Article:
What Does the Underwater Data Center Have to do with Solving Your Customer Experience Challenges?
You may recently have heard rumblings that a certain tech giant is exploring moving its data centers to unchartered territory: under the sea. All the buzz is not for naught; those weighing in generally see positive potential for the venture. According to Forbes, “If it works, it could dramatically cut energy and real estate cost.”
If you’re not the lucky individual on the hook for your company’s data center costs, you may not realize that underwater data centers pose a very interesting question to any business about how it keeps its competitors at bay and customers satisfied. What’s the connection between subsea servers and your customer experience? Even if you’re keeping your data on dry land (or up in the cloud), there’s a significant tie between the two.
Finding the pieces of the customer experience
Let’s start with the basics. How is your company delivering a superior customer experience and building loyalty? Generally speaking, the customer experience starts with your call or contact center. If you look across your entire organization, you might have multiple teams responsible for customer contact, like eCommerce, order entry, product support, inside sales, telesales, customer care, help desk, etc.
Each of these teams have a specific area of responsibility and report up through individual departments, all with potentially different solutions that were handpicked by each team based on their specific requirements. Each team has limited visibility into what the other teams are doing or what technology they are using. Generally speaking, this approach has worked in the past as long as each team met their objectives.
Numerous customer experiences operating independently
The connection between customer experience and Microsoft’s nautical novelty comes into play when you examine the foundation of your contact centers (that’s right—each of the teams we listed above that involve any form of customer interaction can be considered a contact center). Each of these contact centers runs on a dedicated infrastructure with its own hardware and software, and likely has its own team to manage it. Each infrastructure has been designed to ensure that it can scale to support the required traffic volumes and agents, and is up, running and available when customers need it, even during peak periods. To build such an infrastructure requires a significant hardware, software and administrative investment, including components like:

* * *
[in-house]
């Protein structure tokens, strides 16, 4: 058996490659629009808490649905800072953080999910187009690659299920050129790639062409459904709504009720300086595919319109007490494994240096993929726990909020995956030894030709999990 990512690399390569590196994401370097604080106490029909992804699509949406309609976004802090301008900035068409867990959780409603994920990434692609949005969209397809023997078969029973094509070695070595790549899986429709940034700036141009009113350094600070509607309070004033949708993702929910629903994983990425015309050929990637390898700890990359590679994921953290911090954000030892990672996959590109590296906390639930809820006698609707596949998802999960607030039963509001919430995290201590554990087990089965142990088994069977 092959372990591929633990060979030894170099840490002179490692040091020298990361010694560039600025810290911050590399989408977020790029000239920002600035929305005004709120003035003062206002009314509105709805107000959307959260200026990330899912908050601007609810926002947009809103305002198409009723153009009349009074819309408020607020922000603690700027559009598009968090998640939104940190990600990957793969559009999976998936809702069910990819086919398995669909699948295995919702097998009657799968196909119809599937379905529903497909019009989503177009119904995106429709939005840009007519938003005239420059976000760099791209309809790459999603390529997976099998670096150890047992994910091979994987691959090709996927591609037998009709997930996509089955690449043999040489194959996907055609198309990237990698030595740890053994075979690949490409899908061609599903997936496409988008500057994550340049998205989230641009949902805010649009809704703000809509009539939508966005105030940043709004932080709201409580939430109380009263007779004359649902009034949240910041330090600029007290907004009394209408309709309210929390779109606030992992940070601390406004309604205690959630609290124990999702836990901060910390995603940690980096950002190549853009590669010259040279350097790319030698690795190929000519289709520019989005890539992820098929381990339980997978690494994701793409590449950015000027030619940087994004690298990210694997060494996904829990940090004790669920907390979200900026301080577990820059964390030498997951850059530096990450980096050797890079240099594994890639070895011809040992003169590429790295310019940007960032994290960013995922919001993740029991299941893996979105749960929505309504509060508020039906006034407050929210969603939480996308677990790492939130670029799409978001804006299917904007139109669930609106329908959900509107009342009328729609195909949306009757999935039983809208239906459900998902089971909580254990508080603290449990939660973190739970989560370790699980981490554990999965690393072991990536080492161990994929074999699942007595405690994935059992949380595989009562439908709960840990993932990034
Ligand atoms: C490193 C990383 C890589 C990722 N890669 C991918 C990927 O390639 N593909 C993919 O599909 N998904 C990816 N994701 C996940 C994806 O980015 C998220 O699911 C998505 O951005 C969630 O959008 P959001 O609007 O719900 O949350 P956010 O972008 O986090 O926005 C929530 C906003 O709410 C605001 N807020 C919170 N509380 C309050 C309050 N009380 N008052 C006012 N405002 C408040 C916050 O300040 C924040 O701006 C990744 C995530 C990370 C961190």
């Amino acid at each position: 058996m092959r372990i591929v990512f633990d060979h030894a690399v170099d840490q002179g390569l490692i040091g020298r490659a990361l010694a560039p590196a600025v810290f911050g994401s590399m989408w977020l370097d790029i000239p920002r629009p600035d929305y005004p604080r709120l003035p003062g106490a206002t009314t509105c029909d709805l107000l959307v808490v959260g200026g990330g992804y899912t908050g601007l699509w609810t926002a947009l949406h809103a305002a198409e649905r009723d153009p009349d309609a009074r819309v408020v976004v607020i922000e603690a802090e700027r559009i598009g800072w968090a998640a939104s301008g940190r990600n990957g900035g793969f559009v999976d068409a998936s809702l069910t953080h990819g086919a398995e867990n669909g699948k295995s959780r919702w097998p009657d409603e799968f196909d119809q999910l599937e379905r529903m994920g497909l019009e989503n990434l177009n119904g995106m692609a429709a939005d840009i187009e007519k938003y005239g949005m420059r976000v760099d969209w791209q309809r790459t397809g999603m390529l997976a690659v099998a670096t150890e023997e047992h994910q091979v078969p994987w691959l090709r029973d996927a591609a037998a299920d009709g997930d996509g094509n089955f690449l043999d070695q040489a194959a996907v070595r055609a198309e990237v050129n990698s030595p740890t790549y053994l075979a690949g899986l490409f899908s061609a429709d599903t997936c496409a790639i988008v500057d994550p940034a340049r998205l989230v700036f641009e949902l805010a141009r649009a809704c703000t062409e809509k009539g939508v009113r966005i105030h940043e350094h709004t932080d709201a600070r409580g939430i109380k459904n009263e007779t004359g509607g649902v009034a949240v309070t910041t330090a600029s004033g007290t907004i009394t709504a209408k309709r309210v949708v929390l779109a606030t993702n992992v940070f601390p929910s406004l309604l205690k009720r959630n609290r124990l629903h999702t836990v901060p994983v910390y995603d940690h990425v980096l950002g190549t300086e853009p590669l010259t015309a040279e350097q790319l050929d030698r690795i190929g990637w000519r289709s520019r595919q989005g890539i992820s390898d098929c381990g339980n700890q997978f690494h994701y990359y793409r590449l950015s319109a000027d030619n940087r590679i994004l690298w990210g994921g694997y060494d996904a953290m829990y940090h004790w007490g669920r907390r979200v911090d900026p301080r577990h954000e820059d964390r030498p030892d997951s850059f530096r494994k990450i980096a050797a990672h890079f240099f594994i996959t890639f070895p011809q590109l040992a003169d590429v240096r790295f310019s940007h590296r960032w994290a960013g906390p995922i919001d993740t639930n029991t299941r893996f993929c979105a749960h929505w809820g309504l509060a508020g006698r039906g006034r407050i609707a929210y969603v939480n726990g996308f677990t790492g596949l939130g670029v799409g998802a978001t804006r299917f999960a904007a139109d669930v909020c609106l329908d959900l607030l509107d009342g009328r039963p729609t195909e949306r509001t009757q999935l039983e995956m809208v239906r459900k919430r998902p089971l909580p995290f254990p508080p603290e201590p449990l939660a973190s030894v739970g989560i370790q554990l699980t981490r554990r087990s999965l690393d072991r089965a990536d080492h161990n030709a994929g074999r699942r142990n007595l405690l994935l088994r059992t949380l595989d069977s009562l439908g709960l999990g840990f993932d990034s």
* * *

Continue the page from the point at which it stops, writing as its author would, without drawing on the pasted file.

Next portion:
- Development environments: often built at 25% of production capacity to ensure it works like we need it to
- Test environments: often built at 50% of production capacity to ensure it will be able to handle the load
- Production environment: built to support the maximum traffic load possible, regardless as to how often that volume is hit
So, how does this tie back to the underwater data center?
Creating all these separate infrastructures for multiple teams in a single organization requires servers—and a lot of them. This sprawling setup and its associated energy costs are the reasons we’re turning to the last place on earth where we currently aren’t storing data. Under the sea.
Putting the pieces together
Is there an easier, less aquatic solution? While we recognize that each of these contact centers has specific requirements, it does not mean that the underlying infrastructure needs to be built and managed separately. By consolidating these disparate systems, you will enjoy the benefits associated with economies of scale, knowledge sharing and reduced administrative overhead, to name a few.